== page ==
This is my third blog post here at Edutopia.org, so maybe it is time to introduce myself in the actual style of a blog and explain a bit about what my goals are in doing this.
If you have read my earlier posts, you will have noted that my main theme is the limitations and dangers of the high-stakes-testing mania that is consuming our schools. I realize this theme is a limited one, and I hope to venture into other areas in future posts, but for this week, I am going to go meta and try to explain why I return to this topic time after time.
I taught middle school science in Oakland for eighteen years, and I have worked for the past three years as a teacher coach. When I started my career in the late 1980s, students took standardized tests in math and English in the spring each year, and we were concerned about our test scores even then. We participated in something called the Mid-City Writing Project, associated with the University of California at Berkeley's Bay Area Writing Project, which had us integrating different forms of writing across the curriculum.
We were gratified when student scores rose in the years that followed. But we were not obsessed with those scores. Our school was not under the sword of closure if our scores did not rise. We were committed to the students we worked with, and that was more than enough motivation to be creative and to work hard to get them excited and engaged in learning.
In the subsequent decade, we had a good principal who hired strong teachers, and we worked together well as a team. We saw our test scores continue to rise, although as an urban school with a large population of students from poor households, we had challenges. In the years between 1999 and 2002, our students were coming to us as sixth graders scoring in the low 30th percentile range, but when they took their tests as eight graders after three years with us, they had moved up to nearly the 50th percentile compared with other students in the state.
But the laws we were facing changed. A decade earlier, others would have recognized our students' rising scores as a sign of success. But in 2001, No Child Left Behind passed. It decreed that every subgroup in a school had to improve, or the government would consider the school a failure. Of course, we wanted to help all our students, but we were among the most diverse schools in the city: We had whites, African Americans, Latinos, and Asian Americans -- no group was a majority. According to NCLB, if just one of these subgroups did not improve, the whole school failed.
The first year of this regime, our scores went up overall, and our African American students improved the most. But our Latino students dropped by a few points. We had received a large number of immigrants who spoke little English, but they had to take the test along with everyone else -- no excuses! The next year, our overall scores improved again, but the scores of our Asian American students, who were already performing at a very high level, stayed the same. They didn't decline, but they didn't improve, either, so the government once again panned our school. We began to see that this was a game with rules that would never allow us to win.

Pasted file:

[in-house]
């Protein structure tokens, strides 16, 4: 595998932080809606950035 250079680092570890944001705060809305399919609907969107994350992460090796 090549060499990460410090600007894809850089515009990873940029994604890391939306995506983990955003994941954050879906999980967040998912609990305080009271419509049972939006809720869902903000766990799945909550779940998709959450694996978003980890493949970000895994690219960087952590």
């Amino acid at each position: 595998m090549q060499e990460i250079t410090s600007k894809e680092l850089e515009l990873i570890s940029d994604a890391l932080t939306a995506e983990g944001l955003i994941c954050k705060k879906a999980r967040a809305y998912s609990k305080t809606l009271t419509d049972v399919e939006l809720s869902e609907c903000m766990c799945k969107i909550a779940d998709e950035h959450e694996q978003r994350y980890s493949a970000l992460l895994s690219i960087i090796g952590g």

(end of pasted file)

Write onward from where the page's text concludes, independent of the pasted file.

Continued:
I wish I could say that we teachers knew we were doing good work, and so we were able to ignore the depressing news that we were "failing" year after year. I wish I could say we were able to ignore the messages that told us the most important thing we could do was raise those test scores, because we knew it wasn't true. But the negativity took a heavy toll on the staff.
There are still wonderful, dedicated teachers at my former school. But the science department I helped build is almost gone -- just one teacher remains from the time when I worked there. And many of the other experienced teachers who helped make it a strong school are gone as well. The school is now in its fourth "unsuccessful" year of Program Improvement under the Adequate Yearly Progress mandate, and the government could dismantle it in a year or two if scores do not improve.
The reasons for the school's troubles are more complex than the description I have given above, but I think the test mania and the impossible mandates of No Child Left Behind have been a very destructive force against the spirit of schools like mine.
I left the school almost three years ago, but I still carry the spirit of its staff with me. I try to create community wherever I work, and I remember the spirit of community we had there. I use my writing to try to help people understand what really matters in our educational institutions and what does not really matter in the hopes that we can rebuild some of the schools that NCLB is perverting and destroying. Welcome to my blog.